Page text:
Evolutionary scientists announced the discovery of what they claim are the oldest green-algae fossils—which look remarkably like modern, living seaweeds. The millimeter-sized, multicellular plant fossils were found in China in rocks claimed to be over one billion years old.1
A trio of paleontologists from Virginia Tech, Chinese Academy of Sciences in Nanjing and University of Chinese Academy of Sciences, Beijing, named the new fossil Proterocladus antiquus.1
Co-author of the study, Shuhai Xiao, said, “Our study shows that green seaweeds evolved no later than 1 billion years ago, pushing back the record of green seaweeds by about 200 million years.”2
According to evolutionists, older fossils, like stromatolites, are found in rocks that supposedly date back over three billion years.3 The Glossary of Geology defines a stromatolite as “an organosedimentary structure produced by sediment trapping, binding, and/or precipitation as a result of the growth and metabolic activity of micro-organisms, principally cyanophytes (blue-green algae [cyanobacteria]).”4 Stromatolites are not multi-cellular plant-like fossils like Proterocladus antiquus; they are single-celled organisms living in colonies. Michelle Starr at ScienceAlert wrote,
The study authors wrote, “This model, however, has not been rigorously tested with palaeontological data because of the scarcity of Proterozoic [Precambrian] chlorophyte [a group of green plants] fossils.”1
So, where did the green plants come from? And why does Proterocladus antiquus suddenly appear in the rock record fully-formed and functional?
Creation scientists have a better answer. We accept the truth of God’s Word. God tells us He created plants of all types on Day 3 of Creation Week. Their sudden appearance and lack of any ancestors is not a mystery—they were created instantly.
In addition, these newly described fossils look a lot like modern green seaweeds. This would make P. antiquus a living fossil, like the iconic coelacanth.5 “There are some modern green seaweeds that look very similar to the fossils that we found,” Xiao said. “A group of modern green seaweeds, known as siphonocladaleans, are particularly similar in shape and size to the fossils we found.”2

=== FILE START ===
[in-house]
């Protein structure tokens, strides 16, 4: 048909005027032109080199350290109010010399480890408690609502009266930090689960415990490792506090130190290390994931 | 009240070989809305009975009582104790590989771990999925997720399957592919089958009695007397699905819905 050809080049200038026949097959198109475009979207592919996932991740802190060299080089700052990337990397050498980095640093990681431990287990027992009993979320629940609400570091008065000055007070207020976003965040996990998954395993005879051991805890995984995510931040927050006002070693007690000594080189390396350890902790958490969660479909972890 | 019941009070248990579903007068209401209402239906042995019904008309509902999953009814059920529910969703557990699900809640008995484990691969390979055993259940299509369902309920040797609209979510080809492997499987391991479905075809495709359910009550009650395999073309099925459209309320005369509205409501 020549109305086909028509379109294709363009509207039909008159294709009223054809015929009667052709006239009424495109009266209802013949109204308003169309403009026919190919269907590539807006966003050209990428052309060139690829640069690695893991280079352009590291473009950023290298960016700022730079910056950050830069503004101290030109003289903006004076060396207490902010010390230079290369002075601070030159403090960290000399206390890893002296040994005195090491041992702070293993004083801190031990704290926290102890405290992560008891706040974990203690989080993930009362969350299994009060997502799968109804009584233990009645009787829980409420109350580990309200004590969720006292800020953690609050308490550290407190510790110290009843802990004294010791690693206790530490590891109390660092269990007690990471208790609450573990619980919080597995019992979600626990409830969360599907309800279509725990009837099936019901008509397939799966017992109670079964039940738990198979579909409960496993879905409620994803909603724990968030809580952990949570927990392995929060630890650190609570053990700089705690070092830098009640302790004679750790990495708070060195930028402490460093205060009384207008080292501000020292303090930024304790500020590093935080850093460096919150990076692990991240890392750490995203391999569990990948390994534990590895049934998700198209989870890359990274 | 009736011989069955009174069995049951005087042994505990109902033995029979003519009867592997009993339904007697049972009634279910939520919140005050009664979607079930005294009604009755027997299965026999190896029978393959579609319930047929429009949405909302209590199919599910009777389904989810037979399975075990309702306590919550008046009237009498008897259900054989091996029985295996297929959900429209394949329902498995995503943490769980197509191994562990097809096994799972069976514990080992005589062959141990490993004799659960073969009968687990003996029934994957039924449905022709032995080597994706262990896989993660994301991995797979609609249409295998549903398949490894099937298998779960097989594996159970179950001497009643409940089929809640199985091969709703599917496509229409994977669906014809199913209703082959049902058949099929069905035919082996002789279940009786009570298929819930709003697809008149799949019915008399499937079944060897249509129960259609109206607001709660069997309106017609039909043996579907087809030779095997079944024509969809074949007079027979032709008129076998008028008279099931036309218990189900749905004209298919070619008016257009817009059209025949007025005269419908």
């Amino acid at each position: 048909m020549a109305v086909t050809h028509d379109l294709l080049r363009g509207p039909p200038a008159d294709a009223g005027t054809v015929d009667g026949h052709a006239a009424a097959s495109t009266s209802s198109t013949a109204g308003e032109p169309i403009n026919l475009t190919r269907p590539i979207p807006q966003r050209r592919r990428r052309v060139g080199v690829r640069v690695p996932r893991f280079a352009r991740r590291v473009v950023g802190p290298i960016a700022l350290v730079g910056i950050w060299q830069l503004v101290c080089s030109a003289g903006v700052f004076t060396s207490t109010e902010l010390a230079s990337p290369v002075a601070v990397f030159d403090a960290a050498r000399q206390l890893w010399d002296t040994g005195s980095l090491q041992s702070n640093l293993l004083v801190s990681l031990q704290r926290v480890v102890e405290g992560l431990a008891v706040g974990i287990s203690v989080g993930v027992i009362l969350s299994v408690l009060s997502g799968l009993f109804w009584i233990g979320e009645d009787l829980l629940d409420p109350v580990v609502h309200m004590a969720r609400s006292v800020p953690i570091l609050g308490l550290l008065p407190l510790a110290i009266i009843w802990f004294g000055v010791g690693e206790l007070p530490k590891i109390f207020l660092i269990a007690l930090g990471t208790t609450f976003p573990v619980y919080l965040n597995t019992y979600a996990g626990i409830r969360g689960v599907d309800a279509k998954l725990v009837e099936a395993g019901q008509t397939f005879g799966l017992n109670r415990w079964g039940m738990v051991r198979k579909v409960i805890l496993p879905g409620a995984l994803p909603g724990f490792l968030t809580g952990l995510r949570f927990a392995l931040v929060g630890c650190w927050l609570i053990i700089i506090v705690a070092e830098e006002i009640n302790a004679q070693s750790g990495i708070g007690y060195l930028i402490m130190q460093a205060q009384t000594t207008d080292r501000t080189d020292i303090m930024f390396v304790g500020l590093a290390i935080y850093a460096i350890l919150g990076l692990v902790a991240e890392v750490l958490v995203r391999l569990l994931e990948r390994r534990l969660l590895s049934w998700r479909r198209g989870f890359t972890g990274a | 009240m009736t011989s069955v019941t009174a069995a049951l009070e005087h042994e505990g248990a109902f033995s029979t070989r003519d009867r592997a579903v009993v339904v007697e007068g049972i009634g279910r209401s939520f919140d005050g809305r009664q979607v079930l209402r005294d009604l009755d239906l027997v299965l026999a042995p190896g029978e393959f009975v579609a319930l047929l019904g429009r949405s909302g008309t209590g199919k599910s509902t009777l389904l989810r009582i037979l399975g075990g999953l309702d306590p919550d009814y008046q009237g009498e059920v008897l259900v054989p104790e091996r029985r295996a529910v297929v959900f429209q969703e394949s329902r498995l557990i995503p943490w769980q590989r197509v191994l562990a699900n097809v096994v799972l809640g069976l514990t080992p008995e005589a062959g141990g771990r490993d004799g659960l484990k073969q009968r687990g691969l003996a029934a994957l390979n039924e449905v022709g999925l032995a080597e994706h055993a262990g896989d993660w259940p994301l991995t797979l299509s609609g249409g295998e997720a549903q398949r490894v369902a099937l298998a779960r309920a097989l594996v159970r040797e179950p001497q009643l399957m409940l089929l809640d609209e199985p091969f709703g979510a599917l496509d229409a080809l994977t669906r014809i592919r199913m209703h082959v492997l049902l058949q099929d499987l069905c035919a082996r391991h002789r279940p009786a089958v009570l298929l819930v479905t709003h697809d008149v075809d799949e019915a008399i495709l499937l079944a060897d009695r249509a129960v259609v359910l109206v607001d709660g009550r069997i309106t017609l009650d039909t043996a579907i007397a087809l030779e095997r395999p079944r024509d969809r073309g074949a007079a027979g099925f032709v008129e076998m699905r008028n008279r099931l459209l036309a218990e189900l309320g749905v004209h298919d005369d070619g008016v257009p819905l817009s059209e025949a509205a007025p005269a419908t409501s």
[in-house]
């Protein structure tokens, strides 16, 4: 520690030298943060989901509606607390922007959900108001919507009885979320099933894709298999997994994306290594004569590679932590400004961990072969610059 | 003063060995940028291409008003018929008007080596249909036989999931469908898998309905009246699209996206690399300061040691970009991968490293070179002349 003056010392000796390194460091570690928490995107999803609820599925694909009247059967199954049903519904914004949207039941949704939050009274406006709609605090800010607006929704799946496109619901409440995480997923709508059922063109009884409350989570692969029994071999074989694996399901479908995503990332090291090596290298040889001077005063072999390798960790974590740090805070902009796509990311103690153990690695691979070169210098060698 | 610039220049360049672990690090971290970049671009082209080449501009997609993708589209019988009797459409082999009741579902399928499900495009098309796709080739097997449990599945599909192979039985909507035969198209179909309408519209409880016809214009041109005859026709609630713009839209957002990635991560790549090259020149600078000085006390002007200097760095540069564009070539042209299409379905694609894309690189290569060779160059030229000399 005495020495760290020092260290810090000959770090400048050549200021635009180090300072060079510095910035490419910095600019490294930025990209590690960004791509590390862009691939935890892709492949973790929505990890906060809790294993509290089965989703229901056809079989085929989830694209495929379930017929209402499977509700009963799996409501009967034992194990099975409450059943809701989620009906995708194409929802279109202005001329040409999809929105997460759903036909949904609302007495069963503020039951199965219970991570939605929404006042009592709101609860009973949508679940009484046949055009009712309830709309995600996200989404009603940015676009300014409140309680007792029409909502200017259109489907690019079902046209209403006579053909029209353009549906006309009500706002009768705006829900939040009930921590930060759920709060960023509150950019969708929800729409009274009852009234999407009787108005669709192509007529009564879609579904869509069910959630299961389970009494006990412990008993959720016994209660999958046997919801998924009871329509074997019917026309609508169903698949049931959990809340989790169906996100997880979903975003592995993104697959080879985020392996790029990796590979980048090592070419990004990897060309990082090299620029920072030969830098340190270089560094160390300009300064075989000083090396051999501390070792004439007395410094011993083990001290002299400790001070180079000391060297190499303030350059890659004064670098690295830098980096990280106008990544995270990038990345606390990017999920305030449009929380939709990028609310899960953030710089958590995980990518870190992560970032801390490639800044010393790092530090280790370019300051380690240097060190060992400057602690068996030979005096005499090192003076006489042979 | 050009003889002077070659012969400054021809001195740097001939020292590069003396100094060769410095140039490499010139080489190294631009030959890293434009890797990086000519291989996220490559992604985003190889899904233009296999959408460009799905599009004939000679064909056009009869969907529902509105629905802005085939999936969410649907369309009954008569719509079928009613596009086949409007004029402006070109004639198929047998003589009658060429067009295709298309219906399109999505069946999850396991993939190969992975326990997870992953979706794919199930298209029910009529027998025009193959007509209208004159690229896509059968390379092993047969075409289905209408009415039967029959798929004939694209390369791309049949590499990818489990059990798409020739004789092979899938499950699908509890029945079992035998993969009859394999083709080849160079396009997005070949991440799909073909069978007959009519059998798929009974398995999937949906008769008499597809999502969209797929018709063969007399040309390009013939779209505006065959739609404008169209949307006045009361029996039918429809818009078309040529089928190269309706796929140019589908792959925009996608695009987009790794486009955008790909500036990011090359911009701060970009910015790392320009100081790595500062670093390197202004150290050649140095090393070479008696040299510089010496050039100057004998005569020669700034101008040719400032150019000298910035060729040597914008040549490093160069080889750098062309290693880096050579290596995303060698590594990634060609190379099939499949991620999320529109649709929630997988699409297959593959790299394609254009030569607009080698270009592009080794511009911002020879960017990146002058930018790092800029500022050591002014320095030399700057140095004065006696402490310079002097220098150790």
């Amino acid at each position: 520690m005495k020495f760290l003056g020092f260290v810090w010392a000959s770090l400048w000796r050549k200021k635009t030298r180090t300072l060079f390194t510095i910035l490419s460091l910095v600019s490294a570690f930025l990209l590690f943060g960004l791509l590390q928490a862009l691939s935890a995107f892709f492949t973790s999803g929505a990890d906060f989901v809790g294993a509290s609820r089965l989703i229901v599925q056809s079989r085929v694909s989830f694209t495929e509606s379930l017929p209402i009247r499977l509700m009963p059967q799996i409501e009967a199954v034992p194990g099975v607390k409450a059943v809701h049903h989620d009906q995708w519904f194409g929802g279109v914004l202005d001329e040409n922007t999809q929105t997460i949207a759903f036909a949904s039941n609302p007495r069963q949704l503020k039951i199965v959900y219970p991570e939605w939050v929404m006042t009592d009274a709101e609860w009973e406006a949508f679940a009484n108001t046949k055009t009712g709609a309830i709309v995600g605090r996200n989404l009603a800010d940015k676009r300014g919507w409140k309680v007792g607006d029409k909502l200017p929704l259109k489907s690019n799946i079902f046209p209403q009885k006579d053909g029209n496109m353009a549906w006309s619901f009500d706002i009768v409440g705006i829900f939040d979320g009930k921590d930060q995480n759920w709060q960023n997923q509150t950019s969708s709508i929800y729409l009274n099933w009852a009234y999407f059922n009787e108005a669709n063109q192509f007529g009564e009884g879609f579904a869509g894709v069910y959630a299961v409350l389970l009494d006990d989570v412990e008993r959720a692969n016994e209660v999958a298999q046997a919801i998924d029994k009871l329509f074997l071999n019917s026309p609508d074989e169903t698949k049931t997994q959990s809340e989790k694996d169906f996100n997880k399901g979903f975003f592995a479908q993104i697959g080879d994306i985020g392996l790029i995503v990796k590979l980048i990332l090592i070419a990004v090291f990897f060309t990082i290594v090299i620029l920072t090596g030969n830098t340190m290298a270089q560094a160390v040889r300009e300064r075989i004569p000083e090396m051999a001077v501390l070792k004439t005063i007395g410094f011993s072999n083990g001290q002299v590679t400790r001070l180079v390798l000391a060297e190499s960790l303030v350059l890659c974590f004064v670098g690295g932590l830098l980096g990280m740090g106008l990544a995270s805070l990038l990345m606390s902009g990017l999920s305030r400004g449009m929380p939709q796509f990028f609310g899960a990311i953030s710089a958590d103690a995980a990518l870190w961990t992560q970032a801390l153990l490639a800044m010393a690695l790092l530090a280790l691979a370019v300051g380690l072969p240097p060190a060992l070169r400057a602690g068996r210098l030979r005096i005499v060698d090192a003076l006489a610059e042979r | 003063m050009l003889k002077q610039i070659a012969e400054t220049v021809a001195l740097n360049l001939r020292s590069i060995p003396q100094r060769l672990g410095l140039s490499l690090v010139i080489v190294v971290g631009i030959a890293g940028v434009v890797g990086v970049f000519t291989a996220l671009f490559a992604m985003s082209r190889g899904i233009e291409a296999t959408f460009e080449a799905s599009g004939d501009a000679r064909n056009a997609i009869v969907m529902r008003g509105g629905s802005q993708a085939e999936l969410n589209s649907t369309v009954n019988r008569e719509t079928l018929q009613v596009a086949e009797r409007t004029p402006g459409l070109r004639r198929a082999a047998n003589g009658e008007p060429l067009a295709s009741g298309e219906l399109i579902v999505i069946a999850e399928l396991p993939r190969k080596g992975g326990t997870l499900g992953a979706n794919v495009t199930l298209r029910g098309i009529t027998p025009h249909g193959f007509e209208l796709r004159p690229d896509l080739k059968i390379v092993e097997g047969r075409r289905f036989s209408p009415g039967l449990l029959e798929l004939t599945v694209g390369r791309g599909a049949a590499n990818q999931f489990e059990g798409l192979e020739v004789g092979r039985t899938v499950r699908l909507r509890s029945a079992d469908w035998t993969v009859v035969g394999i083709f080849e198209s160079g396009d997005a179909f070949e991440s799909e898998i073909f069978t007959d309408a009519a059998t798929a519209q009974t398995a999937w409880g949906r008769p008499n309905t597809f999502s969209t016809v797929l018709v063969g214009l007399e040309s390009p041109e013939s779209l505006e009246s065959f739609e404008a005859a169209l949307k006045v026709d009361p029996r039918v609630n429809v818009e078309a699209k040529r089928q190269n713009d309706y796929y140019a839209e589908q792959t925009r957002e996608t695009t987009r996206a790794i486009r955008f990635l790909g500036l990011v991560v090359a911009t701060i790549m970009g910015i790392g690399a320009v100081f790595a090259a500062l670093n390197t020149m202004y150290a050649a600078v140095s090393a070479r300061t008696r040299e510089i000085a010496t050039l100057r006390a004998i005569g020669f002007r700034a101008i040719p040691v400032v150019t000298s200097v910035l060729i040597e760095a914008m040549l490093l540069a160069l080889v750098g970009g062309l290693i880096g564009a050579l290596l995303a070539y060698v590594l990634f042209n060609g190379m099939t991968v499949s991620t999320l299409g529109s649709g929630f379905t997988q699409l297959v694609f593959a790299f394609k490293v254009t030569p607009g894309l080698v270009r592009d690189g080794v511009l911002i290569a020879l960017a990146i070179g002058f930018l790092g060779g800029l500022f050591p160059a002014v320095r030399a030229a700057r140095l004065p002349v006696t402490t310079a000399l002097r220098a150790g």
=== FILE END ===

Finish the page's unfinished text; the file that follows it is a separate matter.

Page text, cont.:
Secular scientists are left to conclude that Proterocladus antiquus fossils appear suddenly in rocks without any known ancestors, and that they haven’t changed in over a billion years.
We reject these claimed long ages outright.6 We feel this seaweed’s sudden appearance and lack of any visible evolutionary change is better explained within a biblical worldview. Plants have always been plants from their moment of creation about 6,000 years ago according to the genealogies and chronologies in the Bible.
1. Tang, Q., K. Pang, X. Yuan et al. 2020. A one-billion-year-old multicellular chlorophyte. Nature Ecology & Evolution. doi.org/10.1038/s41559-020-1122-9
2. Starr. M. 2020. Look at These Mind-Blowing Fossils of 1 Billion-Year-Old Seaweed. Science Alert. Posted on sciencealert.om February 25, 2020, accessed March 4, 2020.
3. Mueller, P. A., and A. P. Nutman. 2017. The Archean-Hadean Earth: Modern paradigms and ancient processes. In The Web of Geological Sciences: Advances, Impacts, and Interactions II. M. E. Bickford, ed. Boulder, CO: Geological Society of America Special Paper 523, 75-237.
4. Neuendorf, K. K. E., J. P. Mehl, Jr., and J. A. Jackson, eds. 2005. Glossary of Geology, 5th ed. Alexandria, VA: American Geological Institute, 636.
5. Clarey, T., and J. Tomkins. 2013. Coelacanths: evolutionists still fishing in shallow water. Posted on ICR.org on April 29, 2013, accessed March 2, 2020.
6. Cupps, V. R. 2019. Rethinking Radiometric Dating: Evidence for a Young Earth from a Nuclear Physicist. Dallas, TX: Institute for Creation Research.
Stage image: alleged billion-year-old living fossil seaweed
Stage image credit: Copyright © Tang, et al. 2020. Used in accordance with federal copyright (fair use doctrine) law. Usage by ICR does not imply endorsement of copyright holder.
*Dr. Clarey is Research Associate at the Institute for Creation Research and earned a doctorate in geology from Western Michigan University.